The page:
The Government believe it is important to protect the independence of the review. As a result, we have not specified with whom the reviewer must consult when conducting the review and have allowed them to consult as widely as they see fit. The independent reviewer may choose to accept evidence from any interested party.
Clause 139 requires the Secretary of State to appoint a reviewer within five years of the Bill receiving Royal Assent and, thereafter, within five years of the previous appointment. It also allows the Secretary of State, in extremis, to ask for an earlier review within that five-year cycle. Therefore, unlike new clause 19, which is a one-off assessment, we are providing for an ongoing check on the building safety and construction products regulatory systems throughout their lifespan.
Given the establishment of a new system of regulation for building safety, including fire safety and defect remediation, it may not be practicable to conduct another comprehensive review similar in scope to the one undertaken by Dame Judith Hackitt sooner than the five-year limit stipulated by clause 139, unless in extremis the Secretary of State directs otherwise.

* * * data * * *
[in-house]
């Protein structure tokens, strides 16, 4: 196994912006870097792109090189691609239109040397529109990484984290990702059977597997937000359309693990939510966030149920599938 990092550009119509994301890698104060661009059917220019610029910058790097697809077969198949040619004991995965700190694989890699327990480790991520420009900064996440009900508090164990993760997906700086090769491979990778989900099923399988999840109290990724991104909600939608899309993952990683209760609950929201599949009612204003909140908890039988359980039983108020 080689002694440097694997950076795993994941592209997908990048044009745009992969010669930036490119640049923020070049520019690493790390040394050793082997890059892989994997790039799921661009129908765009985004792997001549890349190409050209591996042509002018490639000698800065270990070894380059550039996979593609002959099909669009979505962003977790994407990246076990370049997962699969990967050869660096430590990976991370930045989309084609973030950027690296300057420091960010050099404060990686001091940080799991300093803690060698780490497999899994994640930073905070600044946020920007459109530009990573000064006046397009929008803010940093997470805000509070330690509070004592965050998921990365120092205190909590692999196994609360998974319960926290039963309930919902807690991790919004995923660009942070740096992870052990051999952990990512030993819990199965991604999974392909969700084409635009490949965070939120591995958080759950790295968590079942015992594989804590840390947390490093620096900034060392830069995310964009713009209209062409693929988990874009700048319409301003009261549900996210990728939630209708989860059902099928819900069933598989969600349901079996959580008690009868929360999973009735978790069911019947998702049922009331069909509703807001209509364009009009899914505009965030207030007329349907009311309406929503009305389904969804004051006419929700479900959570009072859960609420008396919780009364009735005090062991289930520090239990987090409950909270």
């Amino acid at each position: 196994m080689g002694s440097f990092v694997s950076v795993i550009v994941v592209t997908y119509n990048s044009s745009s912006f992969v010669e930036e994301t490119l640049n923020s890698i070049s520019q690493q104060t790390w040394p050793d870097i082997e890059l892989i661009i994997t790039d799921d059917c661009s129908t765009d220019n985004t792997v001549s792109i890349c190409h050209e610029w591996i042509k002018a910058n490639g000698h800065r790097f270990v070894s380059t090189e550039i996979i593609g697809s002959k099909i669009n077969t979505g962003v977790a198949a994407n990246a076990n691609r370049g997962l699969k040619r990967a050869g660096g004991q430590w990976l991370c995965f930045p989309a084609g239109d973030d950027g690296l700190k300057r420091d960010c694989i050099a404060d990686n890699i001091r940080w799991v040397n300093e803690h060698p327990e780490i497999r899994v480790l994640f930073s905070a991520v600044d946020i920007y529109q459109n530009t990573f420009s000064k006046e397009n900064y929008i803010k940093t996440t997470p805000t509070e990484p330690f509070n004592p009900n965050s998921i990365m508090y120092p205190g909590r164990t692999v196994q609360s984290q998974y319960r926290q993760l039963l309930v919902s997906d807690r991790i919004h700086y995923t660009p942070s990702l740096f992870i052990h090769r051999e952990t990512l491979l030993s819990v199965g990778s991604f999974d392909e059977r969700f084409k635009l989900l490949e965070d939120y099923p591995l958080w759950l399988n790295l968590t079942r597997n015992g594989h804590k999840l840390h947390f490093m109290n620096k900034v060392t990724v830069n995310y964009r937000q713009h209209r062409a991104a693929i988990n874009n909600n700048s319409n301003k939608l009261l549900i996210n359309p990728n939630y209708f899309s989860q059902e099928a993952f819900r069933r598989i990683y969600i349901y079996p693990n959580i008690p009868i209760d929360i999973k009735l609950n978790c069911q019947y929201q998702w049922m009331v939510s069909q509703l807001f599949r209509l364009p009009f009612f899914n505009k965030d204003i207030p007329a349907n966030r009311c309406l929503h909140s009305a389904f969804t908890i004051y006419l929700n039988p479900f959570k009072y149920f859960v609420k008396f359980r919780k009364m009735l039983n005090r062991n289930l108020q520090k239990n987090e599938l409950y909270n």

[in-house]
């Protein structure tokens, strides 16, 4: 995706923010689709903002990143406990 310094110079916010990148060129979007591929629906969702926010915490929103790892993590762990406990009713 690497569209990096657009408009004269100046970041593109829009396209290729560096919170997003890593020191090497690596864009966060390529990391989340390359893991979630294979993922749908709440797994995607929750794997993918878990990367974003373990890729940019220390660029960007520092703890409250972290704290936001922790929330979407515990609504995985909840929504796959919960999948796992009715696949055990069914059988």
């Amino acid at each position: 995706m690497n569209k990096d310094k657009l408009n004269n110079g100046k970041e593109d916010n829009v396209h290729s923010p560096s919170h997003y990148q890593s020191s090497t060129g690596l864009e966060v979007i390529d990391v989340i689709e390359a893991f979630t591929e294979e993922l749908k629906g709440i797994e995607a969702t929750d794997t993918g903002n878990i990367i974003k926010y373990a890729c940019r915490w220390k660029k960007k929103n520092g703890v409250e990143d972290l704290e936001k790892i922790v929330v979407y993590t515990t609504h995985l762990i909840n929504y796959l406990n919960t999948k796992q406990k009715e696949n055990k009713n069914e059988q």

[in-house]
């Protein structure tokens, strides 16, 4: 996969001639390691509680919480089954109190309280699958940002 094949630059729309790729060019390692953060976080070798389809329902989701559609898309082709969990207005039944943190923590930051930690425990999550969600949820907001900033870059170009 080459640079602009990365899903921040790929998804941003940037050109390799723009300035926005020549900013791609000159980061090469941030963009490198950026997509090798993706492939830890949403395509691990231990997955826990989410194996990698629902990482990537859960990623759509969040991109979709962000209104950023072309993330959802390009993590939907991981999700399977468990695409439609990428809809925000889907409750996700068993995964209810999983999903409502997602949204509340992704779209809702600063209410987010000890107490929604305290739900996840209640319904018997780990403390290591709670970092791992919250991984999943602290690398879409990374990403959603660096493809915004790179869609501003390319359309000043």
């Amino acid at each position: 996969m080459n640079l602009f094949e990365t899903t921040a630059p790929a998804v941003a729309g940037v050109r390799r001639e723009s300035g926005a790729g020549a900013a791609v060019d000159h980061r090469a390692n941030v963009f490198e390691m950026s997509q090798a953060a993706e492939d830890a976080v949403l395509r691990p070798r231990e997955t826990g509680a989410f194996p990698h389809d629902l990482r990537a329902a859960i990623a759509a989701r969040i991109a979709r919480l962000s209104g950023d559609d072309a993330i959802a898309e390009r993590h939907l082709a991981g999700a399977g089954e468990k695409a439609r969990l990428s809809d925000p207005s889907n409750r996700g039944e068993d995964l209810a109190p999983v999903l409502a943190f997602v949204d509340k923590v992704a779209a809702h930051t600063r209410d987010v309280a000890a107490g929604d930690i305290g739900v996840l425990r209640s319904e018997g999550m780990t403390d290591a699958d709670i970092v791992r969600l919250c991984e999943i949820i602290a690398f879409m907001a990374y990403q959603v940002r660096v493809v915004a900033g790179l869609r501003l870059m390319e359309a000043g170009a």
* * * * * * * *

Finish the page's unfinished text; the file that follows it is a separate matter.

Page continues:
With that explanation, I hope that the hon. Gentleman, again in the spirit of collegiality that we have managed to maintain most of the time throughout this Committee, will understand my reasons for refusing to accept his amendment, while recognising the intend behind it.
I thank the Minister for his response. Assessment planning implementation reviews are essential components of good policy. Given the significance of what we are collectively trying to achieve in Parliament and beyond this place, a review is vital. We argue that that five-year mark, while crucial and hard-wired into the proposed Bill, needs further checks and balances and assessment. However, in the spirit of co-operation and collaboration that we have had so far, I beg to ask leave to withdraw the motion.